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Picture of the Month

Yasemen Eronocodelu, MD; Ece Böber, MD; Walter W. Tunnessen Jr, MD
Arch Pediatr Adolesc Med. 1997;151(12):1263-1264. doi:10.1001/archpedi.1997.02170490089018.
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AN 11-YEAR-OLD boy with mild mental retardation was referred for evaluation of obesity (Figure 1). He also had abnormalities of his hands and feet. Brachydactyly was noted in both hands and in the third and fourth toes of both feet (Figure 2). He also had syndactyly of the second and third toes. The fourth and fifth metacarpals and metatarsals were short bilaterally. Premature epiphyseal fusion was detected on radiographic examination (Figure 3).

Denouement and Discussion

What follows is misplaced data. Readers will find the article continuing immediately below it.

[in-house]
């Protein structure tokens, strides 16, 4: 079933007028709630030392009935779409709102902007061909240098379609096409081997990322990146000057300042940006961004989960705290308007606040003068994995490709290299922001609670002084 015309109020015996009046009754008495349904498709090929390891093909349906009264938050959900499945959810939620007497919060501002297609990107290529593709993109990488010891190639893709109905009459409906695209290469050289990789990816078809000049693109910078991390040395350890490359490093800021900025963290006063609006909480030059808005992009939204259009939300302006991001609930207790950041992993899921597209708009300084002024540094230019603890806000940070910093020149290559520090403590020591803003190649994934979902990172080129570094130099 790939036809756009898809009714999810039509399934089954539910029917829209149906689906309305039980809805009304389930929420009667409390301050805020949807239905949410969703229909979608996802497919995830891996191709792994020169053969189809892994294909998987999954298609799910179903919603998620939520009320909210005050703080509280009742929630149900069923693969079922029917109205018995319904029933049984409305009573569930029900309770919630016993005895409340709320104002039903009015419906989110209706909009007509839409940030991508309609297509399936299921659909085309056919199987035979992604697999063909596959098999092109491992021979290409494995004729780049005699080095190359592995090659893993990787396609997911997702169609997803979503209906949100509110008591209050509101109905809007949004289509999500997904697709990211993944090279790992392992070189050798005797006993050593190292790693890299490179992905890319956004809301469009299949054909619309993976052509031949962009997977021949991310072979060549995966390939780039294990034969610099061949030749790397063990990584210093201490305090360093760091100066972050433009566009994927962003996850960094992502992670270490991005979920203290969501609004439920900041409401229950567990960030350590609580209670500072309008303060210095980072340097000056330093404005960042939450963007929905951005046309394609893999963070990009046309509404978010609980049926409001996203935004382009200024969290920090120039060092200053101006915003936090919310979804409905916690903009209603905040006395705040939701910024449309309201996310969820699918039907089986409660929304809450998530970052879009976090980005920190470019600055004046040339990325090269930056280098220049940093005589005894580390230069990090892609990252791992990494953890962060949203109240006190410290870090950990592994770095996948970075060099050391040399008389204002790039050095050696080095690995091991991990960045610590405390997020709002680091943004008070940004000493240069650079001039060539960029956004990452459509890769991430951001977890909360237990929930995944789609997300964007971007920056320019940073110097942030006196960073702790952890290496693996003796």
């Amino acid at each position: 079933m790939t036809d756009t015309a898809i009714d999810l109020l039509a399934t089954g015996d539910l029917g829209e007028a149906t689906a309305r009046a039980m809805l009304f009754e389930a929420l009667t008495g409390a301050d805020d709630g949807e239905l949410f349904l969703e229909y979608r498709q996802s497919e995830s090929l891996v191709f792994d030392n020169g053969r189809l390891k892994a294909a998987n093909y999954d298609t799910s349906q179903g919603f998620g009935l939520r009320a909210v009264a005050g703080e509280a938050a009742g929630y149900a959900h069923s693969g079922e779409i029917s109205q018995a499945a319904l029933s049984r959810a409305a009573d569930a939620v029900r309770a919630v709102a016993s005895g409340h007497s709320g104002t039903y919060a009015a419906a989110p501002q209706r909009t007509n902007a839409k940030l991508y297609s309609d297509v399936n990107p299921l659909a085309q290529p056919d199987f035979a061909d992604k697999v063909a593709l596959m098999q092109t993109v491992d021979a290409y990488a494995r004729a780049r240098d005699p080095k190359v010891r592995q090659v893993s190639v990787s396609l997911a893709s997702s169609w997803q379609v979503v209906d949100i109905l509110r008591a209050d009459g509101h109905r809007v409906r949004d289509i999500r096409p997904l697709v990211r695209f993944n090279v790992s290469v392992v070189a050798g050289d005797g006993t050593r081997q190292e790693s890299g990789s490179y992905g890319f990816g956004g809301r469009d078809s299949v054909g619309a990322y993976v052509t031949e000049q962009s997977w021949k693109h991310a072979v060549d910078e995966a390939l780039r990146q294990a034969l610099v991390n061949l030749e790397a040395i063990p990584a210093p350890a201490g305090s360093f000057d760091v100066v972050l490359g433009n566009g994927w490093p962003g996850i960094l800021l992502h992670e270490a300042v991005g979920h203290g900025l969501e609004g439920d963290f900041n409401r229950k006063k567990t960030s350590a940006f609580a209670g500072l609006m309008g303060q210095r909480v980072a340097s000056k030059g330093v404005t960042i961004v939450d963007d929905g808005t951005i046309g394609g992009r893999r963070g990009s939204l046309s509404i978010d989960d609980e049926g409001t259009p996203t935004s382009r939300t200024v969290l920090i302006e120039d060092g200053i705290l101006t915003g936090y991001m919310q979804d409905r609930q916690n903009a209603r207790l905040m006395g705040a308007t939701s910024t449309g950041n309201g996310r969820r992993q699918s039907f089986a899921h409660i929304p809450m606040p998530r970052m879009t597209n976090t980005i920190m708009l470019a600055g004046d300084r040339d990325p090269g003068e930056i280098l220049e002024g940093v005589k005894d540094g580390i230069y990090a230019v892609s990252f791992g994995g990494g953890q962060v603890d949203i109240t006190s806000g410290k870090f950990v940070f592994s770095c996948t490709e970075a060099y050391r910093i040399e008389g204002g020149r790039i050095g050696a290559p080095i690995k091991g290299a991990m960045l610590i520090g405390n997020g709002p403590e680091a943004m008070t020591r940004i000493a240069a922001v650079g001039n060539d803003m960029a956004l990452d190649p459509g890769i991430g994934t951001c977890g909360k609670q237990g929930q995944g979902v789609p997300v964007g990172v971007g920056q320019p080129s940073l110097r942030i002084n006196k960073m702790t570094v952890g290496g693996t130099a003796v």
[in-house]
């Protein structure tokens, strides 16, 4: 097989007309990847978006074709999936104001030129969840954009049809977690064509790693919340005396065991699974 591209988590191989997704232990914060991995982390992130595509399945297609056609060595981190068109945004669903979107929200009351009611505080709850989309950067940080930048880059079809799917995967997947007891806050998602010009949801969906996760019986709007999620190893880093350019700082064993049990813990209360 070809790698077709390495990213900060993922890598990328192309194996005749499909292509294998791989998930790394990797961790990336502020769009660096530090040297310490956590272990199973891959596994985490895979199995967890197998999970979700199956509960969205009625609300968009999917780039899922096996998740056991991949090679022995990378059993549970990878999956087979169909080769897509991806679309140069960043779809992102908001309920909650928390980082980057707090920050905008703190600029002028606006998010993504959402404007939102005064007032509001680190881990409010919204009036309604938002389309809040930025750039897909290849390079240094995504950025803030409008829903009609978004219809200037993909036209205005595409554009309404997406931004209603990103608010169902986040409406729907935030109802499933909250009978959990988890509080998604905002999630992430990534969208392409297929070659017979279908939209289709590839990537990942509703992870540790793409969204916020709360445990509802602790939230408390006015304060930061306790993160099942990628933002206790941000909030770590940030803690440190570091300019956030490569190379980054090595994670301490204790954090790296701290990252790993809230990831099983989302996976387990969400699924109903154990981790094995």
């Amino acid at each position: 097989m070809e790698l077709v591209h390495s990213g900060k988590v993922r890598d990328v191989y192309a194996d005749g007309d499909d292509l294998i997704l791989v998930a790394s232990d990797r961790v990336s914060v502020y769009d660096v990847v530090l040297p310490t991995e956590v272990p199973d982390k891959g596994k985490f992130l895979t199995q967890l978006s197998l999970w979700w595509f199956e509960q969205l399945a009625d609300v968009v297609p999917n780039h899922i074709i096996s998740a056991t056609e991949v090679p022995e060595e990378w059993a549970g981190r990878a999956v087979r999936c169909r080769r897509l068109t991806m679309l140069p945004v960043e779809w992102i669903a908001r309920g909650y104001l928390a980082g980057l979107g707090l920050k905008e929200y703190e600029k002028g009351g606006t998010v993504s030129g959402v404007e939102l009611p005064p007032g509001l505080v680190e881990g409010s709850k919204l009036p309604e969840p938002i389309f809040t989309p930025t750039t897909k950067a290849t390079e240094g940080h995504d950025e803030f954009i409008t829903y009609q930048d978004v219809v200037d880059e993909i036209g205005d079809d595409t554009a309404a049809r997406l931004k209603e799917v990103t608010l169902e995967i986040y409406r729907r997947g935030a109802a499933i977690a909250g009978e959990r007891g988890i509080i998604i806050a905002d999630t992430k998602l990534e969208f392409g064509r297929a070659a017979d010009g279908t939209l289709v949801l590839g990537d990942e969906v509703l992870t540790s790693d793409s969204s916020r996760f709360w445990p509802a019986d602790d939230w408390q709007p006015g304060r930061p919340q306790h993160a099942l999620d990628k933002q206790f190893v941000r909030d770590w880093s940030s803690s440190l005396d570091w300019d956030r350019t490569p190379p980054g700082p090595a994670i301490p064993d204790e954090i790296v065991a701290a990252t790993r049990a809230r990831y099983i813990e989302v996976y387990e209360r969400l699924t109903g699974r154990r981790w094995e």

Albright Hereditary Osteodystrophy  Albright hereditary osteodystrophy (AHO) is characterized by obesity, mental retardation, subcutaneous calcifications, and anomalies of the metacarpophalangeal and metatarsophalangeal bones. It was described by Albright and coworkers in 1942,1 in 3 patients who had hypocalcemia, hyperphosphatemia, and normal renal function but who failed to respond to parathyroid hormone (PH) therapy. The patients also had short stature, obesity, round faces, short necks, and short metacarpal bones. Albright postulated that the


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